Statins - what are the risks? | The Body of Evidence

Statins - what are the risks?

What are the risks of taking statins? If you listen to the news you would think that these medications are
similar to rat poison. But the truth is that the rates of side effects are quite low.

 The real danger though to these stories though is a new report that found that negative news stories of statins
are associated with people stopping their medications, which leads to a spike in heart attacks.

 So why is it important to get the facts right? Because lives are at stake.

 You can read my full article here:


I'm often asked why I bother doing
media work. It is often a thankless task. The pay isn't great - when there is
any. The hours are long. You get abused by Internet trolls. The reason I do it
is because of a sincerely held belief that good medical information makes a
difference in people's lives.

 That's why I was interested to see a
new study that came out in the European Heart Journal. The study found a
link between negative news stories about statins and people's decisions to stop
their medication abruptly. Worse, stopping statins suddenly led to a rise in
heart attacks and death. Although you can never prove that it was the negative news
stories that made people stop, it is undeniable that what we see and hear on
television or on the Internet affects the decisions we make.

 Perhaps no cardiac medication is more
controversial than statins. Sadly, I have no idea why. Nobody gets worked up
about their blood pressure medication or their diabetes medications, but
mention statins and people have surprisingly strong opinions.

The truth is that the rate of side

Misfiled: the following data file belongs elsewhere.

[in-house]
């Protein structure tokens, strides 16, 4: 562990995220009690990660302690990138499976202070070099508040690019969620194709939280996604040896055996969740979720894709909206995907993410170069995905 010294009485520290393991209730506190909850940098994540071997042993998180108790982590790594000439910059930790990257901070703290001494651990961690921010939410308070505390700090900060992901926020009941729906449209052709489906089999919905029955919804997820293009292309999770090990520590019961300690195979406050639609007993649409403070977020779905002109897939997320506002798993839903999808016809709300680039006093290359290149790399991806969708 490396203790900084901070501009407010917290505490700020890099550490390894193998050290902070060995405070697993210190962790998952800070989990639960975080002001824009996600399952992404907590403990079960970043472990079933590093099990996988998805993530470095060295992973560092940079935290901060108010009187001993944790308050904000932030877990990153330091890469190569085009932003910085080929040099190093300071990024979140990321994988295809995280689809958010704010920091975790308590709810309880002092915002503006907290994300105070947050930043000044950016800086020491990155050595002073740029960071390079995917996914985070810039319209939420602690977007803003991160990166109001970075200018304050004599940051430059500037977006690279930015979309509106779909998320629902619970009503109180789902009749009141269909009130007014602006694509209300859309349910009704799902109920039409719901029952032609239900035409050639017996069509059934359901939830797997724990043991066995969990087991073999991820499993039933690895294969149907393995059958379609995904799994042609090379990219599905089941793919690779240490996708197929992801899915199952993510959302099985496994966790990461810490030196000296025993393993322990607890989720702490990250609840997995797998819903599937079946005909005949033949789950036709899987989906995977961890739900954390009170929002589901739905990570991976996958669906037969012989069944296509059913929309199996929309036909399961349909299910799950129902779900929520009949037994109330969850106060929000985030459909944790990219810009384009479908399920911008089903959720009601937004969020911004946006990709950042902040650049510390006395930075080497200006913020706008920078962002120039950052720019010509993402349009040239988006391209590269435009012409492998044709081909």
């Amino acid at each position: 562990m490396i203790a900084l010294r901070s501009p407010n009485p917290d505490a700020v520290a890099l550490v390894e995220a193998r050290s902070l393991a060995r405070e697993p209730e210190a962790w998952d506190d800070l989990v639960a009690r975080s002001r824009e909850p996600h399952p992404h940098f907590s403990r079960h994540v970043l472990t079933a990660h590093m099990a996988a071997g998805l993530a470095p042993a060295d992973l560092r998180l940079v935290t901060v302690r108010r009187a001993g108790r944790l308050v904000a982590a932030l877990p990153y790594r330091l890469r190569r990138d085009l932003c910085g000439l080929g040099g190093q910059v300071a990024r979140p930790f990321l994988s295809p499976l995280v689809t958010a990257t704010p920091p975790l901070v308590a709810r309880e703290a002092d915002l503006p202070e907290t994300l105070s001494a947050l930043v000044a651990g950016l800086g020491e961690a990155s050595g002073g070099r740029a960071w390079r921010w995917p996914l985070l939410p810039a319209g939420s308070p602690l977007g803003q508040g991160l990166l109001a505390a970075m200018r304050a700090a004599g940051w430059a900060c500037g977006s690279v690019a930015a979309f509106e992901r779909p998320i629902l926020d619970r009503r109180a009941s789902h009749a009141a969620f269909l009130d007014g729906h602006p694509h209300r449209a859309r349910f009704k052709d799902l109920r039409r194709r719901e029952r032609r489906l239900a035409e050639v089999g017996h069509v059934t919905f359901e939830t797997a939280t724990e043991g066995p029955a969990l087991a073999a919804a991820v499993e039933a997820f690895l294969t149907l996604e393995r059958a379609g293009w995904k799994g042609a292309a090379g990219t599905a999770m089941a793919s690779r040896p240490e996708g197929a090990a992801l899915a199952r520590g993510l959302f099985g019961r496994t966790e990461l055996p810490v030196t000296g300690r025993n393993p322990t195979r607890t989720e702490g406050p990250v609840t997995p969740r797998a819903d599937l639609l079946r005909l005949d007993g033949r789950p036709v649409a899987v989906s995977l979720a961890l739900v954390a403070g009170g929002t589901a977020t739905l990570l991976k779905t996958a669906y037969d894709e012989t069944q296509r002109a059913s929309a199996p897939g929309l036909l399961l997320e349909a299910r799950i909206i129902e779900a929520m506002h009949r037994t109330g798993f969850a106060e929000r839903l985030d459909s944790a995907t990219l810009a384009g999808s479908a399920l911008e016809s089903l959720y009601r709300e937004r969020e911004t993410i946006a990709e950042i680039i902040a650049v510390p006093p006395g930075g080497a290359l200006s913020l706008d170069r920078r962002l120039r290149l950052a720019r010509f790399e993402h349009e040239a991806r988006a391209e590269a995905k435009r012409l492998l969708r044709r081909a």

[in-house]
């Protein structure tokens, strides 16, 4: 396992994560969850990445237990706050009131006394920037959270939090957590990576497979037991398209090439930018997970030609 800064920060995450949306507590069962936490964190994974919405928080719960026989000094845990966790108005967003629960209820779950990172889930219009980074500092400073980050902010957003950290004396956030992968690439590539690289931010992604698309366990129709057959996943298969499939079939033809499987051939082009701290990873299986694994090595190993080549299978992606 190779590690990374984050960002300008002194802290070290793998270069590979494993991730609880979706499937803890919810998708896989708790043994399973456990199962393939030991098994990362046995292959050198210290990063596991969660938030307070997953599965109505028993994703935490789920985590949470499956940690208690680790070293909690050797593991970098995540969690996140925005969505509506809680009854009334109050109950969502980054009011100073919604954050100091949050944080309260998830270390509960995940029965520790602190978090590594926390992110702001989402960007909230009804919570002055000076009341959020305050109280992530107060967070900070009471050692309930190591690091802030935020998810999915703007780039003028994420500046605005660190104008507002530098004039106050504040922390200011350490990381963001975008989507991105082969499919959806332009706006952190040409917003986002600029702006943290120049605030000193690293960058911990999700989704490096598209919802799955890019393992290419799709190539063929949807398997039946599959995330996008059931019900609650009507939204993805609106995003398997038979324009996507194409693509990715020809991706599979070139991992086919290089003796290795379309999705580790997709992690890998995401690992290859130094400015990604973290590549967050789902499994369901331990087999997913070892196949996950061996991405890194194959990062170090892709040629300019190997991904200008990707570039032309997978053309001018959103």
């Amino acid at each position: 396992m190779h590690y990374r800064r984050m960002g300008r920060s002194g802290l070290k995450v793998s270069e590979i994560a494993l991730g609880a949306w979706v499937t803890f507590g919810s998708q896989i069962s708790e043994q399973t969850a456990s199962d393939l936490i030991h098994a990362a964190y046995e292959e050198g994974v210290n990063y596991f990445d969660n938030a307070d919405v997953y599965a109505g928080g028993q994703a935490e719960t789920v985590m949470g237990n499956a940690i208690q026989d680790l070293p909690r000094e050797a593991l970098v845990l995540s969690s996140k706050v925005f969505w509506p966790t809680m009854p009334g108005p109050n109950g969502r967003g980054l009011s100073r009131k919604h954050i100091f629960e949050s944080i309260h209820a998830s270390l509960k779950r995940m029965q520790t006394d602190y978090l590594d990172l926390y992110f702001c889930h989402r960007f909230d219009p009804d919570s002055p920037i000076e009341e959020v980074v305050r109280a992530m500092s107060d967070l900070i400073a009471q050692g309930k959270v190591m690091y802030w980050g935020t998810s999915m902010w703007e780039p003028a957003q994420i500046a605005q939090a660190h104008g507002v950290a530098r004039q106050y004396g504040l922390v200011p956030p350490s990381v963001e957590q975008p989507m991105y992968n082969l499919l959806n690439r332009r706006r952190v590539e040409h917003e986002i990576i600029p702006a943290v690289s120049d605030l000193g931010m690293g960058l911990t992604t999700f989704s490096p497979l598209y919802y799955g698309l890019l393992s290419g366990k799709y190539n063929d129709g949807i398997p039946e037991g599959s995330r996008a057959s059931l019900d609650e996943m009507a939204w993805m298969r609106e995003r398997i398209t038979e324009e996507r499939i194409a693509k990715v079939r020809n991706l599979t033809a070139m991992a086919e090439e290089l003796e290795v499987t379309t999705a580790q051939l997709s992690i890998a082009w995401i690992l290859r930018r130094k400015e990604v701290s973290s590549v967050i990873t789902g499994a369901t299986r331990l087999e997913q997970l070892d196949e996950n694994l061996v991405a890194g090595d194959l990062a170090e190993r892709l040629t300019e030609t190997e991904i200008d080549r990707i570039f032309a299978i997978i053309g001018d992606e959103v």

effects with statins is actually quite low. There are two main side effects,
the first being that they can cause liver damage. A 2006 review in Circulation summarized the
results of 35 randomized trials containing a total of 74,000 patients. It found
that liver damage occurs in about 1 per cent of people, and that is actually
not any different than with a placebo. In such cases, if the medication is
stopped, that damage reverses itself. Permanent damage is exceedingly rare.

The other major concern is that
statins can affect the muscles. Here the situation is murkier. A 2013 randomized trial in Circulation found that 19 per
cent of statin users complained of muscle pain (compared to 10 per cent for
placebo). However, the trial found that there was no difference in muscle
strength or exercise capacity in statin and non-statin users. Also, while the
patients do suffer muscle pains, they often have no biochemical evidence of
muscle damage. The 2006 review in Circulation found that
elevations of muscle enzymes occurred in less than 1 per cent of people and
that cases of severe muscle destruction, termed rhabdomyolysis, occurred in
only 0.2 per cent of people taking statins. Although the data is a bit
scattered, it would appear that a minority of people prescribed statins
experience some muscle pain, but that this rarely leads to any documented
muscle damage or destruction.

Over the years, many reports have
tried to link statins with other side effects, including memory loss, renal
failure, cancer, bleeding and cataracts. None of these concerns have been borne
out in subsequent analyses. The one new development is the relatively recent
finding that statins increase the risk of diabetes. However, one analysis found that for every new case of diabetes that
was seen, three heart attacks were prevented. So the benefits still outweigh
the risks.

 It is also worth mentioning that most
side effects of statins happen within the first few months of starting the
medication. It is not the result of toxicity that accumulates with time. Thus,
if you've been on a statin for a while, it is unlikely that you will experience
any of these side effects.

 If you examine all the evidence, you
find that statins undeniably reduce the risk of a heart attack in people with
cardiac disease. Though the risk of side effects is not zero, it is very small.
The problem is that much of the media coverage of statins is based not on
facts, but on fear.


And if that fear leads people to stop
their medications, then more heart attacks and deaths will be the result. So
that's why I do what I do, because countering bad health information could save